Feeds

YouTube blocks music videos in UK

Content yanksploitation against royalty collectors

Top three mobile application threats

YouTube is blocking most of its music videos from UK viewers after negotiations with British royalty collectors turned sour.

The Performing Rights Society (PRS) for Music, a group representing artists and publishers, and YouTube both blame each other entirely for the impasse, of course.

Patrick Walker, YouTube's top pact-maker in Europe said in a blog post today that the site will block all "premium" music videos in the UK until it can strike up a new contract with PRS that is "economically sustainable."

"But PRS is now asking us to pay many, many times more for our license than before," he wrote. "The costs are simply prohibitive for us - under PRS's proposed terms we would lose significant amounts of money with every playback."

He also claims PRS is unwilling to even tell the video streaming site what songs are included in the licensing renewal being negotiated. Walker claims the deal is "like asking a consumer to buy an unmarked CD without knowing what musicians are on it."

PRS appears to have been taken off guard by YouTube's sudden yanking of content. Shortly after the site said it's pulling UK music videos, PRS chief Steve Porter announced he was "shocked and disappointed" to receive a call late in the afternoon informing him of YouTube's drastic action.

The music group claims YouTube wants to pay "significantly less than at present to the writers of the music on which their service relies, despite the massive increase in YouTube viewing."

PRS said YouTube's decision to block music videos in the UK was done in the middle of licensing negotiations, and urged the site to reconsider "as a matter of urgency." As a jab — apparently to show that YouTube should have plenty of money to spend on fees — PRS noted the site's parent company Google made $5.7bn in revenues in the last quarter of 2008.

The situation draws obvious parallels to how the automated streaming music service Pandora decided to block UK listeners in early 2008 because it couldn't afford a license with PRS and music labels. Pandora had attempted to work with copyright holders from the outset, as opposed to YouTube, which only more recently has been scoring licensing deals in an effort to generate more revenue.

But YouTube is the most popular online video streaming site out there — so it certainly begs the question of who can earn enough money in the biz if YouTube can't?

Yanking content off streaming sites appears to be an increasingly common negotiating ploy for both sides of the table. In December 2008, Warner Music Group began removing its videos from YouTube after claiming it wasn't getting enough cut of the profit. Apparently companies are betting customer outrage will spur the other side to bend to their demands. But when customers can get their content elsewhere easier (and often illegally, where nobody gets paid) the licensing e-tantrum can certainly backfire on both. ®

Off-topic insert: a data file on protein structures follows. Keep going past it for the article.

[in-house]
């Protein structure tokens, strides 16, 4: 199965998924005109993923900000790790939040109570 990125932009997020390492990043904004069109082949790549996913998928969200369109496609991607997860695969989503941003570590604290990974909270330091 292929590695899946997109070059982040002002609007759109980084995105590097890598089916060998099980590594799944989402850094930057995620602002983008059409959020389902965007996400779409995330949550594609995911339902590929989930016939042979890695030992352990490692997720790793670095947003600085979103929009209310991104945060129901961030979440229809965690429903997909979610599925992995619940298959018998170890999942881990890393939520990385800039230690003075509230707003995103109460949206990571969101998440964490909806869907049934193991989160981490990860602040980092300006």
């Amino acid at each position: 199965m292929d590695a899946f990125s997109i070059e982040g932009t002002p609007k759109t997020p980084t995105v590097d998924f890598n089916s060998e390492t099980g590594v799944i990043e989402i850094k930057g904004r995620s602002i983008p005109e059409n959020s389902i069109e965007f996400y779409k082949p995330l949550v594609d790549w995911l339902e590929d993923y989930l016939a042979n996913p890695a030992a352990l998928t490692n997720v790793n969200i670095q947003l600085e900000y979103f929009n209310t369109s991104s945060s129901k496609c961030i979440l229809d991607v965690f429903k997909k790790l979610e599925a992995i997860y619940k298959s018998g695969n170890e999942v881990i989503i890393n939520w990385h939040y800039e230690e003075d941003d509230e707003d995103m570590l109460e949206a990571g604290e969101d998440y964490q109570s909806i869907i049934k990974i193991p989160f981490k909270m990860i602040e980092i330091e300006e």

Top three mobile application threats

More from The Register

next story
Dropbox defends fantastically badly timed Condoleezza Rice appointment
'Nothing is going to change with Dr. Rice's appointment,' file sharer promises
Audio fans, prepare yourself for the Second Coming ... of Blu-ray
High Fidelity Pure Audio – is this what your ears have been waiting for?
MtGox chief Karpelès refuses to come to US for g-men's grilling
Bitcoin baron says he needs another lawyer for FinCEN chat
Did a date calculation bug just cost hard-up Co-op Bank £110m?
And just when Brit banking org needs £400m to stay afloat
Sorry London, Europe's top tech city is Munich
New 'Atlas of ICT Activity' finds innovation isn't happening at Silicon Roundabout
Zucker punched: Google gobbles Facebook-wooed Titan Aerospace
Up, up and away in my beautiful balloon flying broadband-bot
Apple DOMINATES the Valley, rakes in more profit than Google, HP, Intel, Cisco COMBINED
Cook & Co. also pay more taxes than those four worthies PLUS eBay and Oracle
It may be ILLEGAL to run Heartbleed health checks – IT lawyer
Do the right thing, earn up to 10 years in clink
prev story

Whitepapers

Designing a defence for mobile apps
In this whitepaper learn the various considerations for defending mobile applications; from the mobile application architecture itself to the myriad testing technologies needed to properly assess mobile applications risk.
3 Big data security analytics techniques
Applying these Big Data security analytics techniques can help you make your business safer by detecting attacks early, before significant damage is done.
Five 3D headsets to be won!
We were so impressed by the Durovis Dive headset we’ve asked the company to give some away to Reg readers.
The benefits of software based PBX
Why you should break free from your proprietary PBX and how to leverage your existing server hardware.
Securing web applications made simple and scalable
In this whitepaper learn how automated security testing can provide a simple and scalable way to protect your web applications.